Monday, May 23, 2011

The Wailers Alternative Discography #5: "The Toughest"

Bob Marley, Peter Tosh and Bunny Wailer were incredibly prolific in the 1960s, topping the local charts so regularly they became known as 'the Jamaican Beatles'. Much of what they recorded before meeting Chris Blackwell was magnificent, and almost all of it needs to be heard.

I'm presenting a series called 'The Alternate Wailers Discography' - a kind of imaginary discography of 'should-have-been' albums that didn't, and don't, in fact exist - though the songs on them do. There are two aspects of the Wailers' legacy that trouble me, and I aim to address both of them:

  1. In the 1970s and beyond, the name "the Wailers" became little more than a suffix to the phrase "Bob Marley and". While I'll not even attempt to deny Bob Marley's greatness, or even his primacy, the Wailers were a trio. The logo of their early record label Wail N Soul M showed three hands holding each other's forearm to form a triangle. All for one, etc. It's sad and insulting to see Peter Tosh and Bunny Wailer presented as merely Bob Marley's early-years backup singers.
  2. Throughout the 1960s, the principal medium of record distribution in Jamaica was the 7". The hordes of songs they recorded that decade were almost all released haphazardly on singles, never to be collected until years later on cheap, chintzy compilations: incomplete, unannotated and often overdubbed. By the standards of the modern music industry, this dilutes the music's impact, allowing the Wailers' 1960 work to be seen as a minor prelude to Bob Marley's 1970s albums in Island Records. Island surely bears much of the blame for this - it is in their interest to promote their own property at the expense of material they don't have the rights to - but it is yet another thing that distorts our perception of this supergroup.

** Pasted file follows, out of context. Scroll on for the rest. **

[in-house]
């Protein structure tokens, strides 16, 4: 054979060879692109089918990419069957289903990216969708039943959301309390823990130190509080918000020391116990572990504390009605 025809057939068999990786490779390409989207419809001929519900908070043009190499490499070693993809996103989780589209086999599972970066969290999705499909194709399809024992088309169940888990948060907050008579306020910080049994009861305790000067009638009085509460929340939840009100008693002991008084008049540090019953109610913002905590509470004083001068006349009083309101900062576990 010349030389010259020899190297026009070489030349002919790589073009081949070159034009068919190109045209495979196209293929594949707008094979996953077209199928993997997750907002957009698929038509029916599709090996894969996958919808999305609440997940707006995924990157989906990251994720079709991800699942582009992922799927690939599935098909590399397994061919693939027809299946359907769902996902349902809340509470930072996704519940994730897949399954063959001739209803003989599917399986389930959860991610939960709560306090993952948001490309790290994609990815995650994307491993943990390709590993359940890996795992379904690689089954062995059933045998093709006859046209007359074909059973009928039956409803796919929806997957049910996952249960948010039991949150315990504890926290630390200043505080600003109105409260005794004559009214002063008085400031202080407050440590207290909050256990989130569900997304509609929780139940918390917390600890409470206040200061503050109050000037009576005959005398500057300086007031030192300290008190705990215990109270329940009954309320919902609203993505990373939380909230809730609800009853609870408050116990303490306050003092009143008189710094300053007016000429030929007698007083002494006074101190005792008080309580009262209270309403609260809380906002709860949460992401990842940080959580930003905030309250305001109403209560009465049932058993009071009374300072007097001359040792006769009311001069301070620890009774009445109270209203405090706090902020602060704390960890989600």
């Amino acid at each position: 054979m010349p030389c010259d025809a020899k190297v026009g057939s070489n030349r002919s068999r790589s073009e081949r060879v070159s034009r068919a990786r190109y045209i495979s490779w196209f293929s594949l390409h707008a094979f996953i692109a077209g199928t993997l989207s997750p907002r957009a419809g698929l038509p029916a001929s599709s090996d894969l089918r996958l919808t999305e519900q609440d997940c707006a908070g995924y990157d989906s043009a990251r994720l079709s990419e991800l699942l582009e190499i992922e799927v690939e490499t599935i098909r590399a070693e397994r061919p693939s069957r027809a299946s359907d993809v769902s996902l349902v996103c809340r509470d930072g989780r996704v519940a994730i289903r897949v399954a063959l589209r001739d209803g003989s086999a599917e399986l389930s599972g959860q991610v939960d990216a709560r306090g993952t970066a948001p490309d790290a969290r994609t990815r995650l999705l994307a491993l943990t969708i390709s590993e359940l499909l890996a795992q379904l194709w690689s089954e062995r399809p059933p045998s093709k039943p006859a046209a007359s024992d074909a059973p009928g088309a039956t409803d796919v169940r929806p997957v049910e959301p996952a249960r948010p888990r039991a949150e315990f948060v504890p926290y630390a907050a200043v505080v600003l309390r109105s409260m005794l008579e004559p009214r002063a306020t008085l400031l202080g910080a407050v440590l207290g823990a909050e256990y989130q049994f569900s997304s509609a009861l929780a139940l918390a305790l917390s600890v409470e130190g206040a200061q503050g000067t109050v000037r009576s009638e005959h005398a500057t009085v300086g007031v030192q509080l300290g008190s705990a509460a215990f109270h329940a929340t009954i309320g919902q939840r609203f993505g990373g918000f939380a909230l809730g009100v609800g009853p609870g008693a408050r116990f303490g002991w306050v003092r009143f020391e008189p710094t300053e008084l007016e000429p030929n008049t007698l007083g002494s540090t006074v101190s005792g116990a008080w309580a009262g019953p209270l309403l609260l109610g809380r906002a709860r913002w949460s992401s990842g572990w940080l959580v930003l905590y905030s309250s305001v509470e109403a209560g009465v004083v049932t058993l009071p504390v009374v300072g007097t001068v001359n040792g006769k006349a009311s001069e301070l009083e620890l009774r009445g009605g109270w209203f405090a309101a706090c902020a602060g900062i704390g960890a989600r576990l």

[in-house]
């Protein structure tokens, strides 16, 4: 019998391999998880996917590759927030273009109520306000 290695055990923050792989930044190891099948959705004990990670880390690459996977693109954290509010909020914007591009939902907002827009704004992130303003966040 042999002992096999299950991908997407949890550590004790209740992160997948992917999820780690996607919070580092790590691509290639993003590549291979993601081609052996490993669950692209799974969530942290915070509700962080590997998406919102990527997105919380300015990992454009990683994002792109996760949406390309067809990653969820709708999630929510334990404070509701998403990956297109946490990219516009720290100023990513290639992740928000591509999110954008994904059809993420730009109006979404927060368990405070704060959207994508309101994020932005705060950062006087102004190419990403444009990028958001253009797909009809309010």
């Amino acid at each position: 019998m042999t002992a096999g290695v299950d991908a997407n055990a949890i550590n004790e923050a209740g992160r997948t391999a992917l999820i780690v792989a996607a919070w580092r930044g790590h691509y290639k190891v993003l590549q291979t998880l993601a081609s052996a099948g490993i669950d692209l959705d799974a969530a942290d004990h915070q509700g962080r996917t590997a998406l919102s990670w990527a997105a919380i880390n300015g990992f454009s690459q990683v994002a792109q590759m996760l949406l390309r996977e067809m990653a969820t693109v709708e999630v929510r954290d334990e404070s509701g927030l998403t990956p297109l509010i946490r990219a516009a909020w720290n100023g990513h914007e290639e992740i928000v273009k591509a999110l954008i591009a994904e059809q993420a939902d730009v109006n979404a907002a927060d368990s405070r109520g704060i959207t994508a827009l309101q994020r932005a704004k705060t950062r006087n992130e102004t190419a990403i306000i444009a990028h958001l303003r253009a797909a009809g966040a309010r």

With the aid of a relatively extensive selection of recent compilations and the absolutely essential Bob Marley and the Wailers: a Definitive Discography by Roger Steffens and Leroy Jodie Pierson, I've gone about creating an 'alternate discography' of the Wailers - what their discography might look like if the Jamaican record industry in the 1960s had cared about the 12" album. While the albums are figments of my imagination, the songs that make them up are not, and the albums are perfectly compilable, provided you have the originals.

This is not a project designed to aid in the illegal distribution of Wailers music. I would love to allow you to listen to the albums I've put together, as I think they play very well as albums. But that would be illegal. The best I can do is tell you how to assemble them yourselves. I've also attempted to repect Steffens and Pierson's copyright by (a) not including every song the Wailers recorded and (b) not including certain discographical details. I have, though, trusted Steffens and Pierson implicitly and built the entire project around the details as they've presented them.

For a more detailed background, read this earlier blog post.

    Album #5
    The Toughest
    (August 1966, Studio One)